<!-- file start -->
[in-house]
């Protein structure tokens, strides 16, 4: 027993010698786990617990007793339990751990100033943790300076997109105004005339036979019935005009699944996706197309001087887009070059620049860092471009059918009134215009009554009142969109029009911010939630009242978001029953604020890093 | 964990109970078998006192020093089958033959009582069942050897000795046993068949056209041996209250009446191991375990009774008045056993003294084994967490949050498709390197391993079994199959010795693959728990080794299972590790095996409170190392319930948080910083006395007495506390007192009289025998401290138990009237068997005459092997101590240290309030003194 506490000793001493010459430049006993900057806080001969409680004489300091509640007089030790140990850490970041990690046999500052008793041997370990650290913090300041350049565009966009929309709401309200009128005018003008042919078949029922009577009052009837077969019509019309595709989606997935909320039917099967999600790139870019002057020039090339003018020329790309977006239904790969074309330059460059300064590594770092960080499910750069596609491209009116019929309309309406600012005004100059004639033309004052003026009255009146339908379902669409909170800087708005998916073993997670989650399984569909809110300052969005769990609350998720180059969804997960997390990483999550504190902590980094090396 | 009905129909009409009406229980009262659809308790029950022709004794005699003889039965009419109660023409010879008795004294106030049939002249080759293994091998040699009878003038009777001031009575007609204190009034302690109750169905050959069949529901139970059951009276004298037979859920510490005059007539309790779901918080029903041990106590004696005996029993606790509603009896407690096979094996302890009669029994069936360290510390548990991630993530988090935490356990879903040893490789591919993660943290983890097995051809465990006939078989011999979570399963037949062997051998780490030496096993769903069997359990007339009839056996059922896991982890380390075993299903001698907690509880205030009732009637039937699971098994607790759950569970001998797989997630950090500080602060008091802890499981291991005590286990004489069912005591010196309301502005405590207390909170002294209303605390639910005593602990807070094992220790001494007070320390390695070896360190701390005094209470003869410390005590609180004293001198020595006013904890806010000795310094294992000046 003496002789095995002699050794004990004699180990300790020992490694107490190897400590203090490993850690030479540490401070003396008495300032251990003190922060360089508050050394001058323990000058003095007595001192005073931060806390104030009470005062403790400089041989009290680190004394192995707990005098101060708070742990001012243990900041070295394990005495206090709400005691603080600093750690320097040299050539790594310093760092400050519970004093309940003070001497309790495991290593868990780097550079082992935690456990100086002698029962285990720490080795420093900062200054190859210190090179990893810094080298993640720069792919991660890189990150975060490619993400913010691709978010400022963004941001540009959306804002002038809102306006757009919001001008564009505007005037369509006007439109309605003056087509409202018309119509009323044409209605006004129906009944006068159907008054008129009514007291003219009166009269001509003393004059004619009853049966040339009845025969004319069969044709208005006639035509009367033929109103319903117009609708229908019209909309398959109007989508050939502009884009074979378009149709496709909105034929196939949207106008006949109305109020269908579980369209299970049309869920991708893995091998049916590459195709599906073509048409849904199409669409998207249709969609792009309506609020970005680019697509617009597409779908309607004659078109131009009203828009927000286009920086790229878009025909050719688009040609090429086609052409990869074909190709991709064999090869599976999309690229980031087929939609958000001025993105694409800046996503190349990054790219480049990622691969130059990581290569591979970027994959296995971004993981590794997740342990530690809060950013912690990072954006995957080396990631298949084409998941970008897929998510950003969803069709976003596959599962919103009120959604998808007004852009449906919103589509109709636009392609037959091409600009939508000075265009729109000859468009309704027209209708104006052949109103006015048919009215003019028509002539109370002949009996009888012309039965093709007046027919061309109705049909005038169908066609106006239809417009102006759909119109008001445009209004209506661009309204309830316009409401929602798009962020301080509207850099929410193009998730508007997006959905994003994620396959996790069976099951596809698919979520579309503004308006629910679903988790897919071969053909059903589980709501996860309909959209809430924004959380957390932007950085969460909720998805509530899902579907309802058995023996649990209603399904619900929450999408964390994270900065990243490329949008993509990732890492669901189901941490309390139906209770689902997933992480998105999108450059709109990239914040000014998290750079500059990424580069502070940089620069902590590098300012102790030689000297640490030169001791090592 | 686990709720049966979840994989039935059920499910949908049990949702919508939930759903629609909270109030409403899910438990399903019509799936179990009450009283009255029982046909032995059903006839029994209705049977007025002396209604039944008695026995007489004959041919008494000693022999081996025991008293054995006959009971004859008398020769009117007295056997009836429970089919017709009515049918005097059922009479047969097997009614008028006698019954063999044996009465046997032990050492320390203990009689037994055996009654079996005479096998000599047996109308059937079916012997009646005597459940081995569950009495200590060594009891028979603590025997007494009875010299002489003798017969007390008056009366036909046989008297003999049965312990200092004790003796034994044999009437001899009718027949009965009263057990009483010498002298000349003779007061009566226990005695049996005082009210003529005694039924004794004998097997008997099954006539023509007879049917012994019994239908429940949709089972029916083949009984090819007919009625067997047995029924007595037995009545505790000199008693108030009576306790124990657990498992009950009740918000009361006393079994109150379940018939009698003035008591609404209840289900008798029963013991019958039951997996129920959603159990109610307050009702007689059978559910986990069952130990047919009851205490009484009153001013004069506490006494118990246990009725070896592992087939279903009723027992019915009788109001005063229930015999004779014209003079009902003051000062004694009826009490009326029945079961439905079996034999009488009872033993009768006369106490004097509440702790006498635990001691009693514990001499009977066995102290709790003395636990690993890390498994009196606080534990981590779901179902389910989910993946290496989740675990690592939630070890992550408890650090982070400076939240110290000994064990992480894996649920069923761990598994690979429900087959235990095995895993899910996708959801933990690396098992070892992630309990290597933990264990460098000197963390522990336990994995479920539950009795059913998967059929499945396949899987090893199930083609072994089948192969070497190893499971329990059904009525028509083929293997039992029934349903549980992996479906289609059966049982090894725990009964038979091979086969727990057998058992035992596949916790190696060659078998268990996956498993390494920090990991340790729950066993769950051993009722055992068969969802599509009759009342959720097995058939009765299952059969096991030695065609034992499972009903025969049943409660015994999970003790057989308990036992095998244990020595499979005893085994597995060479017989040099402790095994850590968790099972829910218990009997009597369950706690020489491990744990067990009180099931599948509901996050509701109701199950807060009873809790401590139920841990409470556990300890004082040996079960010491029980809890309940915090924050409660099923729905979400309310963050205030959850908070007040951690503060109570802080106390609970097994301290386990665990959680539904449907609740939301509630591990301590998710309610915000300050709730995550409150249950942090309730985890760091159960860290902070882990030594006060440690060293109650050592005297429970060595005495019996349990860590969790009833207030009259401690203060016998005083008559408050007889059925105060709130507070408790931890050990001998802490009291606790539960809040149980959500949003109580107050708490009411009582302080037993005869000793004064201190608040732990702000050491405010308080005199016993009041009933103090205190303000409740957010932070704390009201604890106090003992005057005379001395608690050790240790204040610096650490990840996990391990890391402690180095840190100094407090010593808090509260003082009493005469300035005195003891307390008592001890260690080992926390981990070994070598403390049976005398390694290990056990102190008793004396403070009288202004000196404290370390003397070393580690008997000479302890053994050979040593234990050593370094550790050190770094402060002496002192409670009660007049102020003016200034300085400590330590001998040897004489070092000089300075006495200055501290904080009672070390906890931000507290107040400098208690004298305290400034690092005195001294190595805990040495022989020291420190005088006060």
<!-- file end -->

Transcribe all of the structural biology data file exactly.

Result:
[in-house]
């Protein structure tokens, strides 16, 4: 027993010698786990617990007793339990751990100033943790300076997109105004005339036979019935005009699944996706197309001087887009070059620049860092471009059918009134215009009554009142969109029009911010939630009242978001029953604020890093 | 964990109970078998006192020093089958033959009582069942050897000795046993068949056209041996209250009446191991375990009774008045056993003294084994967490949050498709390197391993079994199959010795693959728990080794299972590790095996409170190392319930948080910083006395007495506390007192009289025998401290138990009237068997005459092997101590240290309030003194 506490000793001493010459430049006993900057806080001969409680004489300091509640007089030790140990850490970041990690046999500052008793041997370990650290913090300041350049565009966009929309709401309200009128005018003008042919078949029922009577009052009837077969019509019309595709989606997935909320039917099967999600790139870019002057020039090339003018020329790309977006239904790969074309330059460059300064590594770092960080499910750069596609491209009116019929309309309406600012005004100059004639033309004052003026009255009146339908379902669409909170800087708005998916073993997670989650399984569909809110300052969005769990609350998720180059969804997960997390990483999550504190902590980094090396 | 009905129909009409009406229980009262659809308790029950022709004794005699003889039965009419109660023409010879008795004294106030049939002249080759293994091998040699009878003038009777001031009575007609204190009034302690109750169905050959069949529901139970059951009276004298037979859920510490005059007539309790779901918080029903041990106590004696005996029993606790509603009896407690096979094996302890009669029994069936360290510390548990991630993530988090935490356990879903040893490789591919993660943290983890097995051809465990006939078989011999979570399963037949062997051998780490030496096993769903069997359990007339009839056996059922896991982890380390075993299903001698907690509880205030009732009637039937699971098994607790759950569970001998797989997630950090500080602060008091802890499981291991005590286990004489069912005591010196309301502005405590207390909170002294209303605390639910005593602990807070094992220790001494007070320390390695070896360190701390005094209470003869410390005590609180004293001198020595006013904890806010000795310094294992000046 003496002789095995002699050794004990004699180990300790020992490694107490190897400590203090490993850690030479540490401070003396008495300032251990003190922060360089508050050394001058323990000058003095007595001192005073931060806390104030009470005062403790400089041989009290680190004394192995707990005098101060708070742990001012243990900041070295394990005495206090709400005691603080600093750690320097040299050539790594310093760092400050519970004093309940003070001497309790495991290593868990780097550079082992935690456990100086002698029962285990720490080795420093900062200054190859210190090179990893810094080298993640720069792919991660890189990150975060490619993400913010691709978010400022963004941001540009959306804002002038809102306006757009919001001008564009505007005037369509006007439109309605003056087509409202018309119509009323044409209605006004129906009944006068159907008054008129009514007291003219009166009269001509003393004059004619009853049966040339009845025969004319069969044709208005006639035509009367033929109103319903117009609708229908019209909309398959109007989508050939502009884009074979378009149709496709909105034929196939949207106008006949109305109020269908579980369209299970049309869920991708893995091998049916590459195709599906073509048409849904199409669409998207249709969609792009309506609020970005680019697509617009597409779908309607004659078109131009009203828009927000286009920086790229878009025909050719688009040609090429086609052409990869074909190709991709064999090869599976999309690229980031087929939609958000001025993105694409800046996503190349990054790219480049990622691969130059990581290569591979970027994959296995971004993981590794997740342990530690809060950013912690990072954006995957080396990631298949084409998941970008897929998510950003969803069709976003596959599962919103009120959604998808007004852009449906919103589509109709636009392609037959091409600009939508000075265009729109000859468009309704027209209708104006052949109103006015048919009215003019028509002539109370002949009996009888012309039965093709007046027919061309109705049909005038169908066609106006239809417009102006759909119109008001445009209004209506661009309204309830316009409401929602798009962020301080509207850099929410193009998730508007997006959905994003994620396959996790069976099951596809698919979520579309503004308006629910679903988790897919071969053909059903589980709501996860309909959209809430924004959380957390932007950085969460909720998805509530899902579907309802058995023996649990209603399904619900929450999408964390994270900065990243490329949008993509990732890492669901189901941490309390139906209770689902997933992480998105999108450059709109990239914040000014998290750079500059990424580069502070940089620069902590590098300012102790030689000297640490030169001791090592 | 686990709720049966979840994989039935059920499910949908049990949702919508939930759903629609909270109030409403899910438990399903019509799936179990009450009283009255029982046909032995059903006839029994209705049977007025002396209604039944008695026995007489004959041919008494000693022999081996025991008293054995006959009971004859008398020769009117007295056997009836429970089919017709009515049918005097059922009479047969097997009614008028006698019954063999044996009465046997032990050492320390203990009689037994055996009654079996005479096998000599047996109308059937079916012997009646005597459940081995569950009495200590060594009891028979603590025997007494009875010299002489003798017969007390008056009366036909046989008297003999049965312990200092004790003796034994044999009437001899009718027949009965009263057990009483010498002298000349003779007061009566226990005695049996005082009210003529005694039924004794004998097997008997099954006539023509007879049917012994019994239908429940949709089972029916083949009984090819007919009625067997047995029924007595037995009545505790000199008693108030009576306790124990657990498992009950009740918000009361006393079994109150379940018939009698003035008591609404209840289900008798029963013991019958039951997996129920959603159990109610307050009702007689059978559910986990069952130990047919009851205490009484009153001013004069506490006494118990246990009725070896592992087939279903009723027992019915009788109001005063229930015999004779014209003079009902003051000062004694009826009490009326029945079961439905079996034999009488009872033993009768006369106490004097509440702790006498635990001691009693514990001499009977066995102290709790003395636990690993890390498994009196606080534990981590779901179902389910989910993946290496989740675990690592939630070890992550408890650090982070400076939240110290000994064990992480894996649920069923761990598994690979429900087959235990095995895993899910996708959801933990690396098992070892992630309990290597933990264990460098000197963390522990336990994995479920539950009795059913998967059929499945396949899987090893199930083609072994089948192969070497190893499971329990059904009525028509083929293997039992029934349903549980992996479906289609059966049982090894725990009964038979091979086969727990057998058992035992596949916790190696060659078998268990996956498993390494920090990991340790729950066993769950051993009722055992068969969802599509009759009342959720097995058939009765299952059969096991030695065609034992499972009903025969049943409660015994999970003790057989308990036992095998244990020595499979005893085994597995060479017989040099402790095994850590968790099972829910218990009997009597369950706690020489491990744990067990009180099931599948509901996050509701109701199950807060009873809790401590139920841990409470556990300890004082040996079960010491029980809890309940915090924050409660099923729905979400309310963050205030959850908070007040951690503060109570802080106390609970097994301290386990665990959680539904449907609740939301509630591990301590998710309610915000300050709730995550409150249950942090309730985890760091159960860290902070882990030594006060440690060293109650050592005297429970060595005495019996349990860590969790009833207030009259401690203060016998005083008559408050007889059925105060709130507070408790931890050990001998802490009291606790539960809040149980959500949003109580107050708490009411009582302080037993005869000793004064201190608040732990702000050491405010308080005199016993009041009933103090205190303000409740957010932070704390009201604890106090003992005057005379001395608690050790240790204040610096650490990840996990391990890391402690180095840190100094407090010593808090509260003082009493005469300035005195003891307390008592001890260690080992926390981990070994070598403390049976005398390694290990056990102190008793004396403070009288202004000196404290370390003397070393580690008997000479302890053994050979040593234990050593370094550790050190770094402060002496002192409670009660007049102020003016200034300085400590330590001998040897004489070092000089300075006495200055501290904080009672070390906890931000507290107040400098208690004298305290400034690092005195001294190595805990040495022989020291420190005088006060």